USA might close Guantanamo

1248.jpgThe White House has refused to confirm a report that it is close to a decision to shut down the prison at Guantanamo Bay. The Associated Press had reported that the Bush administration was close to a decision to shut down the prison and move detainees to military prisons on US soil.

The president’s senior national security and legal advisers had been expected to discuss the move at the White House on Friday and it appeared a consensus was developing for the first time among his inner circle, three senior administration officials said on Thursday.

 

After news of it broke, however, the White House said the meeting would not take place on Friday. The meeting would have considered a new proposal to shut the centre and transfer detainees to one or more US defence department facilities, including the maximum security military prison at Fort Leavenworth in Kansas, where they could face trial, said the officials, who spoke on condition of anonymity.

 

They said the vice-president, the secretaries of state and defence, the attorney-general, homeland security chief, national intelligence director and the chairman of the joint chiefs of staff had been expected to attend the meeting.

 

Previous plans to close the Guantanamo prison were met with fierce resistance from Dick Cheney, the vice-president, Alberto Gonzales, the attorney-general, and former defence secretary Donald Rumsfeld.

 

But officials said the new suggestion is gaining momentum with at least tacit support from the state and homeland security departments, the Pentagon, and the US intelligence directorate.

 

Cheney’s office and the justice department have been firmly opposed to the step, arguing that moving “unlawful” enemy combatant suspects to the United States would give them undeserved legal rights.

 

They could still block the proposal, but pressure to close Guantanamo has been building since a Supreme Court decision last year that found a previous system for prosecuting enemy combatants illegal and recent rulings by military judges that threw out charges against two terror suspects under a new tribunal scheme.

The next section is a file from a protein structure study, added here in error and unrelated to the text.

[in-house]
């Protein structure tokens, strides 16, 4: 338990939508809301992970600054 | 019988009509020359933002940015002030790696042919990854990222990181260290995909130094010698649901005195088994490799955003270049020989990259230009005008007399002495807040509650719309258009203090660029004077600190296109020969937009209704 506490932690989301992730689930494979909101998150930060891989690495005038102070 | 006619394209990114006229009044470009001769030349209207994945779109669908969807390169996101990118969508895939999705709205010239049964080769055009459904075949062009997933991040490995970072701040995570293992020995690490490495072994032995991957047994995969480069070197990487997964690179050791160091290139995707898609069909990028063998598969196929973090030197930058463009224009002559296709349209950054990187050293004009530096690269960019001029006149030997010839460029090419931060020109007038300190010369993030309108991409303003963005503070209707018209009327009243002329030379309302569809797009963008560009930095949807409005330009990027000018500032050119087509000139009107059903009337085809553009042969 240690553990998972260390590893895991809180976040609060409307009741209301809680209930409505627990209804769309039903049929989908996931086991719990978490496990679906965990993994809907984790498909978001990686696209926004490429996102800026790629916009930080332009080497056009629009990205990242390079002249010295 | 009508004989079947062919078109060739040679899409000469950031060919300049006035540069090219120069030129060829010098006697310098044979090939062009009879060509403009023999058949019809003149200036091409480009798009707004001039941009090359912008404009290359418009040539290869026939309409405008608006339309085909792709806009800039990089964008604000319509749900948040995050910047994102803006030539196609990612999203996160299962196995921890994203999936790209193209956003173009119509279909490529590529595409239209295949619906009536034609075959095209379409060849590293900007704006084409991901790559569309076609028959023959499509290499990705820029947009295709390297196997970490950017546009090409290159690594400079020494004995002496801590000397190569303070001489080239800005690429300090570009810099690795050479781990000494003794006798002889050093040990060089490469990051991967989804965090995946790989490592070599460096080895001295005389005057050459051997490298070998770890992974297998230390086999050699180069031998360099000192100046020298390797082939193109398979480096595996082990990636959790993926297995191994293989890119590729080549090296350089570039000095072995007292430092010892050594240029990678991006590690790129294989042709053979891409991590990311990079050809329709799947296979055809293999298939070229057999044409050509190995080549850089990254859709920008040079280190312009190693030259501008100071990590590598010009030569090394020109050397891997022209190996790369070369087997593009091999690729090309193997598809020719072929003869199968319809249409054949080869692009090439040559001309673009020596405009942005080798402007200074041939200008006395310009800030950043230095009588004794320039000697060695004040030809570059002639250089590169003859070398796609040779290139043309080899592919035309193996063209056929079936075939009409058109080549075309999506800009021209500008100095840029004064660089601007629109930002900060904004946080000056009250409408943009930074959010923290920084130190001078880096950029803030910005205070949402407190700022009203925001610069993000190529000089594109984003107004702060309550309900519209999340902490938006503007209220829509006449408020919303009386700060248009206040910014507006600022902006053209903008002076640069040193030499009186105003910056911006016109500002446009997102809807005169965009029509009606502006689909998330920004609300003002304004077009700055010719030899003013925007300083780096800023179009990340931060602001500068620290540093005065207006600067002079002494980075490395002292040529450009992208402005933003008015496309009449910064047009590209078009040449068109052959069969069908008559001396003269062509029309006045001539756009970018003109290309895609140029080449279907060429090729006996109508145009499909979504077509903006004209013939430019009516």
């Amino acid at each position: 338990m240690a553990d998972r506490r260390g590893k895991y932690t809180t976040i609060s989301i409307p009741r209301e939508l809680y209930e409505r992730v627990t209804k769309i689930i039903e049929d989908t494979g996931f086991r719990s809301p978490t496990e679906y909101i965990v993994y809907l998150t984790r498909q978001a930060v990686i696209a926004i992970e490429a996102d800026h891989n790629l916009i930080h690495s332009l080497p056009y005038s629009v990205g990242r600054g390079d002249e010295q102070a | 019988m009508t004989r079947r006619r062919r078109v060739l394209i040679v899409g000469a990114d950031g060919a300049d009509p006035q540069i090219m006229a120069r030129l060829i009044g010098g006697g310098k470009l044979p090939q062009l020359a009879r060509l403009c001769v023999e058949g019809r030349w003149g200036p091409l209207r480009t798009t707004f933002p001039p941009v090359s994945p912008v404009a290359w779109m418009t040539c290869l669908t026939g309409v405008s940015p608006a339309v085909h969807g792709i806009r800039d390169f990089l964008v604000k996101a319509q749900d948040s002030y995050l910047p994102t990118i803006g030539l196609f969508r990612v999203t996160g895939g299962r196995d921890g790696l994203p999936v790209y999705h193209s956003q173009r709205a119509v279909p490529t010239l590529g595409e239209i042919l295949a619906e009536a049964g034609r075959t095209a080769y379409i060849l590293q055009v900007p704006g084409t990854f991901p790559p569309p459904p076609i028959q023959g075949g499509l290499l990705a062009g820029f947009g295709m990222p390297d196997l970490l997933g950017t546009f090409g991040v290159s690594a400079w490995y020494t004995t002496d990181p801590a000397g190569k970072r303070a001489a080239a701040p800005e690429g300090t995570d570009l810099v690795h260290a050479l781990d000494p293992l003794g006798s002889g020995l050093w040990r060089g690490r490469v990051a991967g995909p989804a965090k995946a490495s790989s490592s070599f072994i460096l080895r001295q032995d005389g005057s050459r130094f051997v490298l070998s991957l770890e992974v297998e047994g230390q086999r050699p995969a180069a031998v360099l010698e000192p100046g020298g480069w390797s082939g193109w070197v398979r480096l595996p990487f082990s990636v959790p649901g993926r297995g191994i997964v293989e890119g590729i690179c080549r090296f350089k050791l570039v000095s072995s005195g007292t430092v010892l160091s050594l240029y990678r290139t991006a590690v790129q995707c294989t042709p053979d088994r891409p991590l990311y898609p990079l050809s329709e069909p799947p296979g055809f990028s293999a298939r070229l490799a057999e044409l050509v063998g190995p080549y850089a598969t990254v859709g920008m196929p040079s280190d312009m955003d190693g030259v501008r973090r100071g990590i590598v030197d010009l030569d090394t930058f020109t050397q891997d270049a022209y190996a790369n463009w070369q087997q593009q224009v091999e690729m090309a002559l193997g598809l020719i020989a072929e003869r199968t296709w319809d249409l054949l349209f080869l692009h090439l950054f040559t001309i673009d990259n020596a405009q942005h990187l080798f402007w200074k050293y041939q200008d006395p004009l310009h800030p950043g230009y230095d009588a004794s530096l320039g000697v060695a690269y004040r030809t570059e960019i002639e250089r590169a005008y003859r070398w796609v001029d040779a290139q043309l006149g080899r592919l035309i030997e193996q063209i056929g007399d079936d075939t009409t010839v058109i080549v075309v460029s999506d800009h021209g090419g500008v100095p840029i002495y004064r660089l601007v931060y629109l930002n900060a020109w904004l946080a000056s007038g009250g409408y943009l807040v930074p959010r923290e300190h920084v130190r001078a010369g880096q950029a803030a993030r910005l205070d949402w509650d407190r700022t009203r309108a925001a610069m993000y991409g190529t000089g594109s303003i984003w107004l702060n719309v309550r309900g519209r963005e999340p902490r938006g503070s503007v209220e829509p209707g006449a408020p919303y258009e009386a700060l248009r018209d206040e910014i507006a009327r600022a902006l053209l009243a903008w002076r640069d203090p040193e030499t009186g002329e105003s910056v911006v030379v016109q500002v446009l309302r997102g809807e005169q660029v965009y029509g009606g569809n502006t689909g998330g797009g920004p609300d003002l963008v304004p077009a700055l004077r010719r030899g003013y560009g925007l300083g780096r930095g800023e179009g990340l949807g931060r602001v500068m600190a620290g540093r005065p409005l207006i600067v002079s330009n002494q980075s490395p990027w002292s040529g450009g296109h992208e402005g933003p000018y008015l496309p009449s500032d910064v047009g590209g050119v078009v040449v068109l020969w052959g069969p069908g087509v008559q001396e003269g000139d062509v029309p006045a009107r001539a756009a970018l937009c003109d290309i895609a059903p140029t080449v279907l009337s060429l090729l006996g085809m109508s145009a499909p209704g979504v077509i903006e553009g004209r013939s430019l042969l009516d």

Those decisions have dealt a blow to the administration’s efforts to begin prosecuting dozens of Guantanamo detainees regarded as the nation’s most dangerous terror suspects. Congressional Democrats, now in the majority, and some Republicans also have taken up the cause.

 

Several recently introduced pieces of proposed legislation that would require Guantanamo’s closure and one that would designate Fort Leavenworth as the new detention facility.

 

Another bill would grant new rights to those held at Guantanamo Bay, including access to lawyers regardless of whether the prisoners were put on trial. Yet another would allow detainees to protest their detentions in federal court, a right they now are denied.

 

“The push has reached a high point,” said one official. “Something has to be done, and we want it done quickly.” The Guantanamo prison, where about 375 inmates remain, has been a flash point for criticism of the Bush administration at home and abroad.

 

It was set up in 2002 to house terror suspects captured in military operations, mostly in Afghanistan. Because the facility is on Cuban soil – the base is “rented” in perpetuity by the United States under a 1903 deal – the administration has argued that detainees there are not covered by rights and protections afforded to those in US prisons.

 

Human rights advocates and foreign leaders have urged repeatedly that the US close the jail.

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